Don’t Forget Your Members are People
There's a lot of power in data, engagement scoring, and finely tuned marketing campaigns, but don't lose sight of the people behind all those numbers. Here are a few reminders about the human side of association membership work.
Of all the bells and whistles an association management system (AMS) can offer, there’s one simple feature that, in my opinion, might offer the most bang for the buck: a photo headshot included in the member record display.
Here’s why. Both two weeks ago and again last week in this space, I’ve shared some insights on member-engagement-data tracking. The data-capture and -analysis capabilities of AMS’s are a growing and exciting subject for membership professionals, but there’s at least one potential pitfall: In the quest to better understand your members through data, it’s easy to forget that real people live behind those numbers in your AMS. A photo of each member’s smiling face that displays with their member record is a simple way to keep their person-hood top of mind.
The human side of membership is vital because so much of success in association management rests on relationship building. I’ve been reminded of this by several smart thinkers in the past few weeks:
A personal message. In his blog post “Wish You Were Here,” Jeffrey Cufaude, president and CEO of Idea Architects, shared the power of “come back” messages to lapsed members. A gym he had been away from for a while sent him a postcard of his most-used workout equipment that read “I miss you so much.”
“We miss you. That’s the message a community would send to one of its former members,” he wrote. “So many associations have ‘Member Get a Member’ campaigns, but I haven’t seen one that has a ‘Member Get a Member Back’ Campaign. We believe peer-peer outreach is good for recruitment, but not for retention. Really?”
Networking matchmaker. Belinda Moore, managing director of the Australasian Society of Association Executives, shared in a Learning Lab at the 2013 ASAE Annual Meeting & Expo last month that she personally works out seating plans for lunch events at her organization, with assigned seats chosen to foster relationships among members. Some she chooses to welcome new members to the fold, while others she matches based on professional needs or business endeavors, she said.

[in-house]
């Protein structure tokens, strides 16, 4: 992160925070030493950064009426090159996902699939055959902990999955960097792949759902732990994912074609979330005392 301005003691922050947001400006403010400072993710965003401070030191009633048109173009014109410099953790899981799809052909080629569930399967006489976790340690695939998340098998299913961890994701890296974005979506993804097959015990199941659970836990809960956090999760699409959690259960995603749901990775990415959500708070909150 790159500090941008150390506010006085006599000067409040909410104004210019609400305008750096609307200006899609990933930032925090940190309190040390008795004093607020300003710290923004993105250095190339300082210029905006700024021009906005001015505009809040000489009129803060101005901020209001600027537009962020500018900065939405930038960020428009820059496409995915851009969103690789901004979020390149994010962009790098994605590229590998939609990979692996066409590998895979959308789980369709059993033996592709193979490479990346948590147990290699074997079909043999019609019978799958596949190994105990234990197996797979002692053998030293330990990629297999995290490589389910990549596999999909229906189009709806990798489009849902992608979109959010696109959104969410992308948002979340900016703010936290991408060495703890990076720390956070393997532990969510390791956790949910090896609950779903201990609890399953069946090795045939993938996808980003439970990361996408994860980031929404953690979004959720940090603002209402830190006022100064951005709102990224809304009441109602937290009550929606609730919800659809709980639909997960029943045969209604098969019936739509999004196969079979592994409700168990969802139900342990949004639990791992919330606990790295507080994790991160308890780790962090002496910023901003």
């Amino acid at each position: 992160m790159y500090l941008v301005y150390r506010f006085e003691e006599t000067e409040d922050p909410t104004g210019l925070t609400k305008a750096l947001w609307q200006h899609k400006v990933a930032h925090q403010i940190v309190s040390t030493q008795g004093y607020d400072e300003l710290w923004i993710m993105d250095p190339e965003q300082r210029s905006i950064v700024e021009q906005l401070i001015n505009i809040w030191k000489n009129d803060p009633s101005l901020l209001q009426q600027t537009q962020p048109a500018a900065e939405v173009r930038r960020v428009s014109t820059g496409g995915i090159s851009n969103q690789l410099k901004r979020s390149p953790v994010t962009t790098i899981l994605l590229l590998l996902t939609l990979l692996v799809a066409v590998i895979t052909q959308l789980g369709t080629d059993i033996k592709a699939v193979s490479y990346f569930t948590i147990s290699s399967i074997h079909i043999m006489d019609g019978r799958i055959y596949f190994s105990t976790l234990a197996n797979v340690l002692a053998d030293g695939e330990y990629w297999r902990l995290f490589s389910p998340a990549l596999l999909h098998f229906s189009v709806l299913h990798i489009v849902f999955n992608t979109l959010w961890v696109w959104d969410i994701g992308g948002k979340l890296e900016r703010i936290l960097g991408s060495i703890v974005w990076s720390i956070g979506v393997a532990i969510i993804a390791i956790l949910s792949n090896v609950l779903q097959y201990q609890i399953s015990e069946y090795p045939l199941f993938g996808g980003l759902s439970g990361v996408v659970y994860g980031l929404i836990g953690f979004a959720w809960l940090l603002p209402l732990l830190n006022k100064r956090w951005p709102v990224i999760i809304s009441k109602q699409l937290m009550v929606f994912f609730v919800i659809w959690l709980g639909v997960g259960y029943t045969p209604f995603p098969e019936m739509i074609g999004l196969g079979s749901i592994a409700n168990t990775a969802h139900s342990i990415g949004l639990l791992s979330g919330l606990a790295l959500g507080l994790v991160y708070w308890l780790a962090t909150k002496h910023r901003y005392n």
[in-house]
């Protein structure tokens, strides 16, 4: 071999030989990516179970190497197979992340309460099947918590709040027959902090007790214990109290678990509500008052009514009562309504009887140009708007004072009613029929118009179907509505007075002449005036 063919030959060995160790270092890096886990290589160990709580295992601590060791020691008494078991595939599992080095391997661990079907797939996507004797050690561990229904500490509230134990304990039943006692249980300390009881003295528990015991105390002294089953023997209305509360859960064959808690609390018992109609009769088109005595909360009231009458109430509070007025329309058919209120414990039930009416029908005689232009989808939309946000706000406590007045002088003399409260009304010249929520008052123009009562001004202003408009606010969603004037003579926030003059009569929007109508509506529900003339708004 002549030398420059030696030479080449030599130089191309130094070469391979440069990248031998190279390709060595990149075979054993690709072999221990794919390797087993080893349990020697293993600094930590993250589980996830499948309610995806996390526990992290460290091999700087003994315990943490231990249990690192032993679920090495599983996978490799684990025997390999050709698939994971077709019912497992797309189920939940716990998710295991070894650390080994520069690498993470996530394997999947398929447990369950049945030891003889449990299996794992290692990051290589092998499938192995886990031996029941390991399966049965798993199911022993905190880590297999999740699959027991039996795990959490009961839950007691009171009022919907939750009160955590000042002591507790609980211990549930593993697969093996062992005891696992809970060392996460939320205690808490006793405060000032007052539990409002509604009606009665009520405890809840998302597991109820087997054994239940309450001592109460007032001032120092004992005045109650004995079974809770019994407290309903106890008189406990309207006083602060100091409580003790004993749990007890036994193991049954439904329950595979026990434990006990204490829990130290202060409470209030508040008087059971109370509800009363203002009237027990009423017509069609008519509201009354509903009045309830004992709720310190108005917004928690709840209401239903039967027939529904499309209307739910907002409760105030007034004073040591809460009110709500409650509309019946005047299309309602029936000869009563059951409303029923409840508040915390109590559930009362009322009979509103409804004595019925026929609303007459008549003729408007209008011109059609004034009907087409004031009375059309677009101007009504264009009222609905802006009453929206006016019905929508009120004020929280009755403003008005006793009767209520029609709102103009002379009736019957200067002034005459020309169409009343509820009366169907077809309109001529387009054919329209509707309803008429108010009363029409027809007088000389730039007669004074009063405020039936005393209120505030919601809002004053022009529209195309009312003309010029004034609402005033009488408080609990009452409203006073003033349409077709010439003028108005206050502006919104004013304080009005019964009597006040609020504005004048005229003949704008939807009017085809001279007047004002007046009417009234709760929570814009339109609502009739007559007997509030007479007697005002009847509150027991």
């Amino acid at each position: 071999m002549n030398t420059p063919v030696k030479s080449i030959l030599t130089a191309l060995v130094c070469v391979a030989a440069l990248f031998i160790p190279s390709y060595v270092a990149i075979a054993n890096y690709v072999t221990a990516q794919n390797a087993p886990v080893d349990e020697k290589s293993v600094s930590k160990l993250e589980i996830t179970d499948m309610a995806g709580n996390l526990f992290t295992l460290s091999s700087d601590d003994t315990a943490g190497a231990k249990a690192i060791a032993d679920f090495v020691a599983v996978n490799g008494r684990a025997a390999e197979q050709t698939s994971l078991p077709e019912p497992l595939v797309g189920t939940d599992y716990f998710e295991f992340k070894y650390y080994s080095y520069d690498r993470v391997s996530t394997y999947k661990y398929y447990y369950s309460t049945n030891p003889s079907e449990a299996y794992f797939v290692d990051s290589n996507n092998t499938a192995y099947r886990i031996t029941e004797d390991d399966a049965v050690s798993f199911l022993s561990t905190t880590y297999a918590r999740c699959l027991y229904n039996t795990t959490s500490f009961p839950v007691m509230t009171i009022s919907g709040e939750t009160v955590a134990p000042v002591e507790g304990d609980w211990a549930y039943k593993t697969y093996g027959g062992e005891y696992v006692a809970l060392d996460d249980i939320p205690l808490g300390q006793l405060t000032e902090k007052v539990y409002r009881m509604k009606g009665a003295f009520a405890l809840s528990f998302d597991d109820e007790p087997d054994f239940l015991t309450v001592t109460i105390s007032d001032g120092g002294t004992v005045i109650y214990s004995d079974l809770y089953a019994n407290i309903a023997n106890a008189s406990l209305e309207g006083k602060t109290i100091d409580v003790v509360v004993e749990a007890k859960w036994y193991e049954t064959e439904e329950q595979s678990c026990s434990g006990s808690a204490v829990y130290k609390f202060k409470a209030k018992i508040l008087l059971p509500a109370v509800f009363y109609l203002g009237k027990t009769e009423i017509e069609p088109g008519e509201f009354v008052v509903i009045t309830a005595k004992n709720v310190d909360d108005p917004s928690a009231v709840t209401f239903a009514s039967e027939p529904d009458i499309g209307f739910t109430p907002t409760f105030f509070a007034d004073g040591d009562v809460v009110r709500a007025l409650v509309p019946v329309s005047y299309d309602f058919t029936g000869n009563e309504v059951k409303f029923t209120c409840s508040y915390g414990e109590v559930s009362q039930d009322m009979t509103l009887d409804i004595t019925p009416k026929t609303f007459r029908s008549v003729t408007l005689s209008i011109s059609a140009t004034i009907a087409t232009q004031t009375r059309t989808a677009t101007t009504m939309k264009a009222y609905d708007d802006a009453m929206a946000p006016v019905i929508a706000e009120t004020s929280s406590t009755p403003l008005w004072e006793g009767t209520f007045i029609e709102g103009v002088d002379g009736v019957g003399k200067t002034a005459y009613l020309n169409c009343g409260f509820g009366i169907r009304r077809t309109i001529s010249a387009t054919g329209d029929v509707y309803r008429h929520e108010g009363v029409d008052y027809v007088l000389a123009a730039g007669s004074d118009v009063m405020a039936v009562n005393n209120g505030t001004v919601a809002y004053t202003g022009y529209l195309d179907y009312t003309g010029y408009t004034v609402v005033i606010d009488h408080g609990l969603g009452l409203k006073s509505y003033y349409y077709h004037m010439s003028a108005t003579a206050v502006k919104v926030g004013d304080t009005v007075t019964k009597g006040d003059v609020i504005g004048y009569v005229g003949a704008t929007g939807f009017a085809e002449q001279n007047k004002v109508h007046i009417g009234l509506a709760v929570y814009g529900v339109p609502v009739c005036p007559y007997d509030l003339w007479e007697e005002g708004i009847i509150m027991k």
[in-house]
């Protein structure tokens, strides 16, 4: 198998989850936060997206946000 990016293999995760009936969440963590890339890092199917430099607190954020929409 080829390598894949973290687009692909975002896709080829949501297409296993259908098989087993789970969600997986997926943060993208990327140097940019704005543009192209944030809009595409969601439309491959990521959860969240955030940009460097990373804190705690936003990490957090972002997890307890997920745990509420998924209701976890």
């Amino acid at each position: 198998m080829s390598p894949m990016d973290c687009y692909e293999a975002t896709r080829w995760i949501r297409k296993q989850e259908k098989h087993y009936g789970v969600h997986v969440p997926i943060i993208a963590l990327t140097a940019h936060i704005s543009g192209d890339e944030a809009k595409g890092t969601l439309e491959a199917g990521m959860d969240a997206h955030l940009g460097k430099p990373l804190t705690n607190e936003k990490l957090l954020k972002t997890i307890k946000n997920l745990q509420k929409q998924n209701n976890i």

Aligning goals. Community managers face an inherent conflict between the goals of an online member community and the goals of the organization that serves them, according to Ryan Crowe, social media strategist at Stealth Creative, in “Two Key Questions for Every Community Manager” at the SocialFish blog. It’s the community manager’s unique job to navigate between the two.
“The organization and the community each have certain goals. What are those goals? It’s up to you to figure that out—what motivates your community to act? What are their wants and needs? … And, of course, what are you, as the community manager, trying to accomplish? What wants and needs do you have? Does your plan align with your community’s goals? Are your goals at odds with the community’s? As a community manager, it is your responsibility to be the flexible party on behalf of your brand/company,” Crowe wrote.
Uniting a new community. Last, as shared here at Associations Now last week, FaB Milwaukee, a small trade group for food and beverage industry manufacturers in southeast Wisconsin, began collecting member dues in August after initially forming in March 2012. Shelley Jurewicz, the group’s executive director, told the Milwaukee Business Journal that the association’s first 18 months were spent building a community of members with a common cause: “We have been convening a large group of diverse employers in this industry for more than a year. Now those companies are formally investing in the infrastructure of this organization to sustain the network.”
In all of these cases, the value of strong relationship building is clear. To express a personal message after a noticeable absence, to play networking matchmaker, to align the goals of an online community and a business, to rustle up support for a cause in a new community—you can’t do any of these with just a database and a spreadsheet.
Way back in November of last year, I posed a question about whether the job of a membership pro is more art or science. No one posted an answer at the time, but in my mind the answer is both. Ideally, each side reinforces the other. So, after two straight weeks of exploring the mechanics of member-engagement scoring, consider this a reminder to keep the human side of membership work fresh, too.